In isotropic diffusion, the conductivity is adaptive to the local structure of the signal. But in comparison to anisotropic diffusion, the conductivity is still the same in all directions. Mathematically, the conductivity factor in the diffusion equation depends now on the signal \(u\) instead of being a constant

\begin{equation} \frac{\partial u(x,t)}{\partial t} = g(u(x, t)) \cdot \frac{\partial^2 u(x,t)}{\partial^2 x^2}. \label{eq:FEDIsotropic_PDE} \end{equation}In case of images and isotropic diffusion, the conductivity function may be related to the image gradient

\begin{equation} g(u(x, t)) = \frac{1}{\left(\frac{\left\| \nabla u(x,t) \right\|}{\lambda }\right)^2+1} \label{eq:FEDIsotropic_ConductivityFunction} \end{equation}with already a concrete function being used (more on this later) and where \(\lambda\) controls how strong the conductivity function reacts^{1}. To use Fast Explicit Diffusion (FED) for isotropic problems the matrix \(A\) in

now depends on the discrete signal vector \(\fvec{u}_k\)^{2} evolved to the diffusion time \(k\). To achieve isotropic diffusion in this scheme \(A(\fvec{u}_k)\) must somehow encode the information from \eqref{eq:FEDIsotropic_ConductivityFunction}. This article deals with this questions and gives a definition of \(A(\fvec{u}_k)\) like described in this paper.

### Conductivity function

Before diving into the matrix definition, I first want to analyse the conductivity function from \eqref{eq:FEDIsotropic_ConductivityFunction} a bit more. Even though only this special definition of \(g(u(x, t))\) will be used here, let me note that others are possible, too (see e.g. Digital Image Processing by Burger and Burge, p. 437 for an overview) and which may behave slightly different.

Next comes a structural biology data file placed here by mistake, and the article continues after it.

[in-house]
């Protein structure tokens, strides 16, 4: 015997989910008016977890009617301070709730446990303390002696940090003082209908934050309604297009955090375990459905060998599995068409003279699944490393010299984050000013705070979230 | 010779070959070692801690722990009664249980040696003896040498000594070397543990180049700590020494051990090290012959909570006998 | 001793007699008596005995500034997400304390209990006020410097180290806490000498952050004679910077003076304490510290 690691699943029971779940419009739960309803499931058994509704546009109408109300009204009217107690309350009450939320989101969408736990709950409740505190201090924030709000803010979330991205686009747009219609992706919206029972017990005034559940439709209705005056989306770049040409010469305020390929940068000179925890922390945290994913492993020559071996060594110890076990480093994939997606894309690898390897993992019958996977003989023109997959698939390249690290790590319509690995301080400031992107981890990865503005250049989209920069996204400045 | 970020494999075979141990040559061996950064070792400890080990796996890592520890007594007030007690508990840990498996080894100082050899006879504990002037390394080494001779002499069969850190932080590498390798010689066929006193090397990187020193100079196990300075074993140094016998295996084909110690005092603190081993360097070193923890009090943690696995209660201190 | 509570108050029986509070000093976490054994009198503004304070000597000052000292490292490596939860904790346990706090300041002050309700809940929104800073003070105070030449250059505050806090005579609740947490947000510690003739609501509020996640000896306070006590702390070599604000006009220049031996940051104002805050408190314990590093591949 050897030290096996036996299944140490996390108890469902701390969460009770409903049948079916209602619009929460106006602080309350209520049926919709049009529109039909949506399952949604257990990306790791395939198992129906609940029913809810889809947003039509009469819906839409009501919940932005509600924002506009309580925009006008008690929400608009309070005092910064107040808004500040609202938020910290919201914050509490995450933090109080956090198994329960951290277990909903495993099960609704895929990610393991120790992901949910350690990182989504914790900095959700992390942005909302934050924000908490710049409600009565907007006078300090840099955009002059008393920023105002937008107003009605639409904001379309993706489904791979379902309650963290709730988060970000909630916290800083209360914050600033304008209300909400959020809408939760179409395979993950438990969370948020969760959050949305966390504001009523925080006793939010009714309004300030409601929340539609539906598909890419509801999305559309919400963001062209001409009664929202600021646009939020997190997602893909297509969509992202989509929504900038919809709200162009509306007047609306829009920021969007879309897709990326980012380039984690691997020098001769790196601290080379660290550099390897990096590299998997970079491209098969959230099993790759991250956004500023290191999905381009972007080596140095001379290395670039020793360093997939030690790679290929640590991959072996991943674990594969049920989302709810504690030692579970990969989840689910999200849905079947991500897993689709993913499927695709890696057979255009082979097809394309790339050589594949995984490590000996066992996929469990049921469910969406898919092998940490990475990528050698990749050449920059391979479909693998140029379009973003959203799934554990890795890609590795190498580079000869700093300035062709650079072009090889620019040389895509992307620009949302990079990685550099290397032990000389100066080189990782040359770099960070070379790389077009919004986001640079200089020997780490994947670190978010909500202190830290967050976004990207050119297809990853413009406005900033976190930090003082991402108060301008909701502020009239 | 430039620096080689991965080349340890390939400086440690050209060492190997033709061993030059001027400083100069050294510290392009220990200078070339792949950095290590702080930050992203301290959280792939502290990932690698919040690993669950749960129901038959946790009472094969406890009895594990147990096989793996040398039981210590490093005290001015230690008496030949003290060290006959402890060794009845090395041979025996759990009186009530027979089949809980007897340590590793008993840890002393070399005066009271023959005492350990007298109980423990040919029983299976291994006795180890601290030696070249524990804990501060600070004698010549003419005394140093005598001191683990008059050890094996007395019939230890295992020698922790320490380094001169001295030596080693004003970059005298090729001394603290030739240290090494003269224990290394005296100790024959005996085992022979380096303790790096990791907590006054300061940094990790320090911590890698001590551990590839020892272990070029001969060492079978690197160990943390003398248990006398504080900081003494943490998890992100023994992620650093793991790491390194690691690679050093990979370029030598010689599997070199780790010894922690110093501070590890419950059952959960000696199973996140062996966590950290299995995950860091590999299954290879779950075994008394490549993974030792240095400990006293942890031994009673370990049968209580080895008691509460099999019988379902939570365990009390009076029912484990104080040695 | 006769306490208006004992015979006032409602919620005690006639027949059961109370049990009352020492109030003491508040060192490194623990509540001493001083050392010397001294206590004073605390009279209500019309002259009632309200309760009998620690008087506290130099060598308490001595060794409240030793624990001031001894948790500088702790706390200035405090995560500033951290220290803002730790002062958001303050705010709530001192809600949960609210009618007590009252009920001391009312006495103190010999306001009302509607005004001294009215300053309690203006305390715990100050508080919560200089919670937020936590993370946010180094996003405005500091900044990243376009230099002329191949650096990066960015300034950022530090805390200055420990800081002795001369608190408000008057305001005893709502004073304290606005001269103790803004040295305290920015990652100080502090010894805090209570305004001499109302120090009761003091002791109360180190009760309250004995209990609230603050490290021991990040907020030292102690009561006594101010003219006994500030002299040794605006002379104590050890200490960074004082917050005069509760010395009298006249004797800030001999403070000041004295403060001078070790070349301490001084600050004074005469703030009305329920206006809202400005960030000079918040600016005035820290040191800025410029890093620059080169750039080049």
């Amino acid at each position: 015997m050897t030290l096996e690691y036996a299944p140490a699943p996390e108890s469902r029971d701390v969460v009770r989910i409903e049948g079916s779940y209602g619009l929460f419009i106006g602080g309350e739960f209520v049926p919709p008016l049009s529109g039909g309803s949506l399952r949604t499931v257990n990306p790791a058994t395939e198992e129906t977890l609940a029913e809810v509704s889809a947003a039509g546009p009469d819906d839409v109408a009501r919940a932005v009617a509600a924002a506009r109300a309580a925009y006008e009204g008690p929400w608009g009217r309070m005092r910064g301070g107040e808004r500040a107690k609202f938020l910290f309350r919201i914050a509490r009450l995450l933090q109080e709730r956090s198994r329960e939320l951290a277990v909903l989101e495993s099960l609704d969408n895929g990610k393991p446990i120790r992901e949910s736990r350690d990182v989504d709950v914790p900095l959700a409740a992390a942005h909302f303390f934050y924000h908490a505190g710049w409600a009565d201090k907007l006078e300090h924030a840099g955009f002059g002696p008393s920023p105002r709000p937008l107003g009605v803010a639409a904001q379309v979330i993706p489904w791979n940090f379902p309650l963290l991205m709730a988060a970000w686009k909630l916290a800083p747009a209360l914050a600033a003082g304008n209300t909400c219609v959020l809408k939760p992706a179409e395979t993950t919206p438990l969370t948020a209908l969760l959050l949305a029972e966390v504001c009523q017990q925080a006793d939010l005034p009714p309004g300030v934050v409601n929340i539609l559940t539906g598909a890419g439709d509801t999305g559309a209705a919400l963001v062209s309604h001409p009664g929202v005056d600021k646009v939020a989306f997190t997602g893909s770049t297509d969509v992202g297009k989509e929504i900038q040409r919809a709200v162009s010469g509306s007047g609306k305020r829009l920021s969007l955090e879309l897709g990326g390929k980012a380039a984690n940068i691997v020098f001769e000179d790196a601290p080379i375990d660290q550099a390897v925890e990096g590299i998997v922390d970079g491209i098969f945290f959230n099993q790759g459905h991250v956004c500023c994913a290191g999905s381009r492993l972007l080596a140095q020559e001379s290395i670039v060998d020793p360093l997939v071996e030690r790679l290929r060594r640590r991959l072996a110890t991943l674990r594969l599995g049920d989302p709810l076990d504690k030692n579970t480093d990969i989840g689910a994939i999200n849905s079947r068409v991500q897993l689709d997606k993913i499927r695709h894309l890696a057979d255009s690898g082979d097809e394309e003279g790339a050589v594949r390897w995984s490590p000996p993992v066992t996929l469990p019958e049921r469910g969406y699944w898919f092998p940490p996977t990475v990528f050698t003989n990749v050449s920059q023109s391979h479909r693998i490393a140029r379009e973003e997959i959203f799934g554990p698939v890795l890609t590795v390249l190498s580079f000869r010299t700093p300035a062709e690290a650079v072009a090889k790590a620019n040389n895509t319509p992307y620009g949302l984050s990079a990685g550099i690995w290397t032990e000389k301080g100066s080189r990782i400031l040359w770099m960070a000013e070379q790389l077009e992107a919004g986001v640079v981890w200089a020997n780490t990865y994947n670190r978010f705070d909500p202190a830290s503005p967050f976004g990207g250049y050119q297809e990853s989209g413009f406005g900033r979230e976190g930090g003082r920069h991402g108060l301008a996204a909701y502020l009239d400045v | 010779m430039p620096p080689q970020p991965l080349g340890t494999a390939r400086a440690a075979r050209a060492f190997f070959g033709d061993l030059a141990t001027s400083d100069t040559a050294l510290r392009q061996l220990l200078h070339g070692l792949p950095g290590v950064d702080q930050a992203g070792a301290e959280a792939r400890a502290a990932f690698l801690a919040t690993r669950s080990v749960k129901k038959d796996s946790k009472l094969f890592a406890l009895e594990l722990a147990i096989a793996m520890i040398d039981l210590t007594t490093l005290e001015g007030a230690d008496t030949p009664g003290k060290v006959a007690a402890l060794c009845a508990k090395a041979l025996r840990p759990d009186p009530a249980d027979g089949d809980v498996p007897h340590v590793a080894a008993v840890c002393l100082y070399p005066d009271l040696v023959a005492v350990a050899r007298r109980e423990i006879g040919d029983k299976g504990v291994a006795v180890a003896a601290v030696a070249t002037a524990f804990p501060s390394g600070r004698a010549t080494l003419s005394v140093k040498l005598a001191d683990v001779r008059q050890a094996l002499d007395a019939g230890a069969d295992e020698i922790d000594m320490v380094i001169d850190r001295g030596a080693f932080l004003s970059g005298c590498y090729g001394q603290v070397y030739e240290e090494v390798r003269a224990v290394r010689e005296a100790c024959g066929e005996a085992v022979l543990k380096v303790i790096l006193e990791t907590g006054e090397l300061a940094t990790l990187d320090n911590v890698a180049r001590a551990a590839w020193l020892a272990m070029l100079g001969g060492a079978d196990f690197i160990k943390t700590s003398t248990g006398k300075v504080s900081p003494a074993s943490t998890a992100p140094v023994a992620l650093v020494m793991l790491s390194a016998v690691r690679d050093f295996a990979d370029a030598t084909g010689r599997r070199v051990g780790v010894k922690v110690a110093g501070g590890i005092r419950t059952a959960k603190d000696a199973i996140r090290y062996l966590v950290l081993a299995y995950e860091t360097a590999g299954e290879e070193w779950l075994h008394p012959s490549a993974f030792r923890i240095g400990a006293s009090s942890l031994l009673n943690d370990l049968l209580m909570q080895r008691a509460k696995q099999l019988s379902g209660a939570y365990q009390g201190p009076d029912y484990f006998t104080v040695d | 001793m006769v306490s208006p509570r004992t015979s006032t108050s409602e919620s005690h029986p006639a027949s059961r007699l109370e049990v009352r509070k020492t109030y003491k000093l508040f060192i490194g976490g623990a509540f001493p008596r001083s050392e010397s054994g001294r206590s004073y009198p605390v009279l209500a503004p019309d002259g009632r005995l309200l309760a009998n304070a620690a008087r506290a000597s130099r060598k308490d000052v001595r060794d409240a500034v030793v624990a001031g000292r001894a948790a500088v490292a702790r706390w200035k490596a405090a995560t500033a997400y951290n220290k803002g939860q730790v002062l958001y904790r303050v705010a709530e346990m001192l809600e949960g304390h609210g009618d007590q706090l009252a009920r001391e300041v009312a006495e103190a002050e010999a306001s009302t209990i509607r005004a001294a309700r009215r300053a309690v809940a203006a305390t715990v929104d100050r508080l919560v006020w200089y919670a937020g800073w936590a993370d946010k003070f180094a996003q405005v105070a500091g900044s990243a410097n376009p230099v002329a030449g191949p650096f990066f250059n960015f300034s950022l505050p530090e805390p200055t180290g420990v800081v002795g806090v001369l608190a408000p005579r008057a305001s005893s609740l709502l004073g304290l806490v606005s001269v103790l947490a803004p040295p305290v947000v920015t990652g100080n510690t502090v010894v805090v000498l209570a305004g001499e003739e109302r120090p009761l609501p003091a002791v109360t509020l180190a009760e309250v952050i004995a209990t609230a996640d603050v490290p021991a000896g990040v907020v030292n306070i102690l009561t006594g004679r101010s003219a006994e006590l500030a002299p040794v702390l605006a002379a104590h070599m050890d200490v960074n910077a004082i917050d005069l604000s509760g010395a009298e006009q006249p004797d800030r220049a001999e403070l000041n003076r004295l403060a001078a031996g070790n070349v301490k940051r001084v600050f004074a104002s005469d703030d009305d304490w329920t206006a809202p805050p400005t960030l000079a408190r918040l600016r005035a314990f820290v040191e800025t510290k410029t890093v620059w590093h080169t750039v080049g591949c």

So, what is the point of the conductivity function? Like in the homogeneous diffusion this parameter controls how fast the diffusion proceeds. But since \(g(u(x, t))\) now depends on the signal value this means that the diffusion behaves differently depending on the current structure described by the signal. E.g. if \(\fvec{u}\) describes an image diffusion means blurring an image and \(g(u(x, t))\) would make this blurring adaptive to the current image structure. More precisely, since the image gradient is used in \eqref{eq:FEDIsotropic_ConductivityFunction} this means that the blurring behaves differently at edges (high gradient magnitude) and homogeneous areas (low gradient magnitude). Often it is desired to suppress blurring around edges and enhance it in homogeneous areas^{3}.